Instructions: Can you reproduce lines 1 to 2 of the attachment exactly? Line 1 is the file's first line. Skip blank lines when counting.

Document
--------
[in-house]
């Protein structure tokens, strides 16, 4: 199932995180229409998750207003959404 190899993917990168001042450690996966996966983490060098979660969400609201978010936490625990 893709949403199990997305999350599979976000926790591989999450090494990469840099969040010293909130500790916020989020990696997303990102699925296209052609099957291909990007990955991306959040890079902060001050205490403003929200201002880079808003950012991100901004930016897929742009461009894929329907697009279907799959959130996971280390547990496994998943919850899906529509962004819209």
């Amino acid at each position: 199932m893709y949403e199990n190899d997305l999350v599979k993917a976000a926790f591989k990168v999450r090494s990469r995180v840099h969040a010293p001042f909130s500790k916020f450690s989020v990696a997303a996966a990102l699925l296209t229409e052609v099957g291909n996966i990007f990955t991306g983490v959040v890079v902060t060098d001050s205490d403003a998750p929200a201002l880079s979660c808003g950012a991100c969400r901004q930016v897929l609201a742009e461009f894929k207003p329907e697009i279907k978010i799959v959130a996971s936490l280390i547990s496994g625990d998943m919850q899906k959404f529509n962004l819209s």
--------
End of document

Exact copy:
[in-house]
């Protein structure tokens, strides 16, 4: 199932995180229409998750207003959404 190899993917990168001042450690996966996966983490060098979660969400609201978010936490625990 893709949403199990997305999350599979976000926790591989999450090494990469840099969040010293909130500790916020989020990696997303990102699925296209052609099957291909990007990955991306959040890079902060001050205490403003929200201002880079808003950012991100901004930016897929742009461009894929329907697009279907799959959130996971280390547990496994998943919850899906529509962004819209």